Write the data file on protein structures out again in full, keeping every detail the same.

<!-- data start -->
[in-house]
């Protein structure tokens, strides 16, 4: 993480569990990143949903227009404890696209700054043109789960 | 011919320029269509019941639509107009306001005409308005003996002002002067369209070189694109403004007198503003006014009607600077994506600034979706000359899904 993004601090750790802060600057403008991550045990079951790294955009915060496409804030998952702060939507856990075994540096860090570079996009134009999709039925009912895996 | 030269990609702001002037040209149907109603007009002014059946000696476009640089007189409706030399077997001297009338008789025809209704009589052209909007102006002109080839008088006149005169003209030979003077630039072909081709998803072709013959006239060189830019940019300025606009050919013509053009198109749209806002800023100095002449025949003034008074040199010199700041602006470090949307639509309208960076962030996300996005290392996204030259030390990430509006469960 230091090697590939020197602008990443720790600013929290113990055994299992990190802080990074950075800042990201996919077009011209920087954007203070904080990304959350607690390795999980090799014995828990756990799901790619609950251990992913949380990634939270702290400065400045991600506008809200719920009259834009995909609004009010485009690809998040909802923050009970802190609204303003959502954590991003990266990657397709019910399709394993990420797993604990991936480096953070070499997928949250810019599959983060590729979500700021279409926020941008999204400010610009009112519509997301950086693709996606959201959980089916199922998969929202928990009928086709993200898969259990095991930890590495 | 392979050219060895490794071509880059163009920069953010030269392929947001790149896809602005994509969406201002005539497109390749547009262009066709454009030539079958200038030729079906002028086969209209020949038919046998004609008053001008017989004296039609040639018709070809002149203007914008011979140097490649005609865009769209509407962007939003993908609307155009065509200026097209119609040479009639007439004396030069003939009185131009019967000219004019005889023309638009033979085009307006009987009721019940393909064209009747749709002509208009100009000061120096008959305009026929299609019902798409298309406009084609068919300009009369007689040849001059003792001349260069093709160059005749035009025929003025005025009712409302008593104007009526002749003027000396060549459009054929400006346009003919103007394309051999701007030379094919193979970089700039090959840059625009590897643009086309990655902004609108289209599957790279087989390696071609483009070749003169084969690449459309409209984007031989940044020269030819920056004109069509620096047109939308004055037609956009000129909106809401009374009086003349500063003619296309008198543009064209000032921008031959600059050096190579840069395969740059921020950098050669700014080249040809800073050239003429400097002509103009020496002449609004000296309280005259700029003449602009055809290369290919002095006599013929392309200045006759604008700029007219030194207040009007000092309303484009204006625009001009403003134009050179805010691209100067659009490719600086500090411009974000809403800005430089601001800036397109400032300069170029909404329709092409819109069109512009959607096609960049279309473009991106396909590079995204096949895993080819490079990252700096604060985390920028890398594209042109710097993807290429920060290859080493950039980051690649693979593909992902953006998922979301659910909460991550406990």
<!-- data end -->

[in-house]
């Protein structure tokens, strides 16, 4: 993480569990990143949903227009404890696209700054043109789960 | 011919320029269509019941639509107009306001005409308005003996002002002067369209070189694109403004007198503003006014009607600077994506600034979706000359899904 993004601090750790802060600057403008991550045990079951790294955009915060496409804030998952702060939507856990075994540096860090570079996009134009999709039925009912895996 | 030269990609702001002037040209149907109603007009002014059946000696476009640089007189409706030399077997001297009338008789025809209704009589052209909007102006002109080839008088006149005169003209030979003077630039072909081709998803072709013959006239060189830019940019300025606009050919013509053009198109749209806002800023100095002449025949003034008074040199010199700041602006470090949307639509309208960076962030996300996005290392996204030259030390990430509006469960 230091090697590939020197602008990443720790600013929290113990055994299992990190802080990074950075800042990201996919077009011209920087954007203070904080990304959350607690390795999980090799014995828990756990799901790619609950251990992913949380990634939270702290400065400045991600506008809200719920009259834009995909609004009010485009690809998040909802923050009970802190609204303003959502954590991003990266990657397709019910399709394993990420797993604990991936480096953070070499997928949250810019599959983060590729979500700021279409926020941008999204400010610009009112519509997301950086693709996606959201959980089916199922998969929202928990009928086709993200898969259990095991930890590495 | 392979050219060895490794071509880059163009920069953010030269392929947001790149896809602005994509969406201002005539497109390749547009262009066709454009030539079958200038030729079906002028086969209209020949038919046998004609008053001008017989004296039609040639018709070809002149203007914008011979140097490649005609865009769209509407962007939003993908609307155009065509200026097209119609040479009639007439004396030069003939009185131009019967000219004019005889023309638009033979085009307006009987009721019940393909064209009747749709002509208009100009000061120096008959305009026929299609019902798409298309406009084609068919300009009369007689040849001059003792001349260069093709160059005749035009025929003025005025009712409302008593104007009526002749003027000396060549459009054929400006346009003919103007394309051999701007030379094919193979970089700039090959840059625009590897643009086309990655902004609108289209599957790279087989390696071609483009070749003169084969690449459309409209984007031989940044020269030819920056004109069509620096047109939308004055037609956009000129909106809401009374009086003349500063003619296309008198543009064209000032921008031959600059050096190579840069395969740059921020950098050669700014080249040809800073050239003429400097002509103009020496002449609004000296309280005259700029003449602009055809290369290919002095006599013929392309200045006759604008700029007219030194207040009007000092309303484009204006625009001009403003134009050179805010691209100067659009490719600086500090411009974000809403800005430089601001800036397109400032300069170029909404329709092409819109069109512009959607096609960049279309473009991106396909590079995204096949895993080819490079990252700096604060985390920028890398594209042109710097993807290429920060290859080493950039980051690649693979593909992902953006998922979301659910909460991550406990």